Former ISIS sex slave could win next Nobel Peace Prize
The Iraqi government has nominated Nadia Murad, a former Isis sex slave, for the Nobel Peace Prize. Murad was one of thousands of Yazidi women and girls to be abducted by the Islamic State (Isis) and were subjected to regular sexual abuse.
In December Murad spoke at the United Nations about what she went through during her time being held captive by the terrorist group. She told the UN Security Council how she was subjected to physical abuse by the men and spoke of how she was raped until she passed out.
Speaking at the UN, Murad said: "Rape was used to destroy women and girls and to guarantee that these women could never lead a normal life again. They humiliated us. They touched us and violated us. I implore you ? get rid of Daesh (Isis) completely.
The 21-year-old was captured by Isis in August 2014 and taken from her village in Iraq to Mosul. She faced three months of brutality before she was able to escape. Murad now lives in Germany but a number of her brothers are believed to have been killed by Isis terrorists.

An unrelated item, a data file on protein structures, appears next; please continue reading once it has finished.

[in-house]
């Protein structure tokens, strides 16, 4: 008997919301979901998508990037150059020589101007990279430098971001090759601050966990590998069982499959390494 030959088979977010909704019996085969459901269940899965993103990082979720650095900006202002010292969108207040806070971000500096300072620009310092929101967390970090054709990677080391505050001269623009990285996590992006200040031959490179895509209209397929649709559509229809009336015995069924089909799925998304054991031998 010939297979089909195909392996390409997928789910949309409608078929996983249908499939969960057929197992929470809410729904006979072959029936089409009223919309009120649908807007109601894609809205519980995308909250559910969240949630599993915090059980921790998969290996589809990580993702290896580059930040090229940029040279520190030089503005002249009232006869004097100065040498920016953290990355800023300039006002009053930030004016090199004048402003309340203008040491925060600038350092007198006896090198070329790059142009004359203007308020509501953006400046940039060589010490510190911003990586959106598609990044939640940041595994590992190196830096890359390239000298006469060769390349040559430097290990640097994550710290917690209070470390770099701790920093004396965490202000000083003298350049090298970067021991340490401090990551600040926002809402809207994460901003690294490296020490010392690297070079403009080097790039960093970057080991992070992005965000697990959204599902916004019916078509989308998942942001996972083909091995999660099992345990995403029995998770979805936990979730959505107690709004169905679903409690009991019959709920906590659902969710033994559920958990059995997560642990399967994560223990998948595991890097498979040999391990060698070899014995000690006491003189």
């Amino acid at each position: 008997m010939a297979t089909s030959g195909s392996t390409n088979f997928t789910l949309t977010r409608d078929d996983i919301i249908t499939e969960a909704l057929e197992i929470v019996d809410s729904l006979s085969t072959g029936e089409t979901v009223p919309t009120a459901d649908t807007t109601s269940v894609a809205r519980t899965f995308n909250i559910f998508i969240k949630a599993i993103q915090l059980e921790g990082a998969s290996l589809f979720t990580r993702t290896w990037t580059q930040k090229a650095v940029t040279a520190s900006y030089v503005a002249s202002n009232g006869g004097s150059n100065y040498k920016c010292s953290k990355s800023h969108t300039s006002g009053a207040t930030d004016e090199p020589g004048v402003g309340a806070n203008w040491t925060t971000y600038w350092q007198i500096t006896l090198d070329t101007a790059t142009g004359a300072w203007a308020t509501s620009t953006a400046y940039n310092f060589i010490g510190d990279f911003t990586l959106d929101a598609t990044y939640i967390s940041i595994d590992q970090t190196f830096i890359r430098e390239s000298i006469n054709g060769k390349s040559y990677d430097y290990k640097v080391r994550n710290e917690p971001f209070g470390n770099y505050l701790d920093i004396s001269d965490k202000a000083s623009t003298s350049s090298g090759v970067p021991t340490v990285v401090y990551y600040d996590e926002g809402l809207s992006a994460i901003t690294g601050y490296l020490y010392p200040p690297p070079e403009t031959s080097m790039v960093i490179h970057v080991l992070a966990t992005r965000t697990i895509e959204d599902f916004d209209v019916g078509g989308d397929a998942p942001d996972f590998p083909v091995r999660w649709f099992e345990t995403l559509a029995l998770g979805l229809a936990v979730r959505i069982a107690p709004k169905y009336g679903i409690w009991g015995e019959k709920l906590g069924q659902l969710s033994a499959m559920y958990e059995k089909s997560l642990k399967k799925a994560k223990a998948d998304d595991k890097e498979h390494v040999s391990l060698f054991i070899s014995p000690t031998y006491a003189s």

A statement from the Iraqi government said: "We are very proud of nominating this Iraqi girl to receive the Nobel Peace Prize, and we ask the public opinion and associated organisations to support her because she deserves to win." Meanwhile, Hiwa Osman, a Kurdish journalist, started a social media campaign in support of Murad winning the Nobel Peace Prize.
The Facebook page "NobelPrize4Nadia" gained over 5,000 likes and the hashtag #NobelPrize4Nadia soon brought together hundreds of supporters. On 28 December, Osman tweeted that if Murad won the Nobel Peace Prize, it would be humanity's "best slap on the face" to Isis militants.
Murad has continued to fight back against Isis since she escaped captivity, pledging to raise awareness of what happened to her in order to help the other Yazidi women. On 2 January, she said that Isis threats would not deter her from speaking out against "terrorism and rape committed against women and children".
Speaking about their nomination of Murad, the Iraqi government said: "Nadia talked about the plight of Yazidi women abducted by Isis, and she asked the international community to rescue a number of 3,400 Yazidi girls and women from the hands of Isis. She is the symbol of women's struggle against the dark forces aiming to degrade women."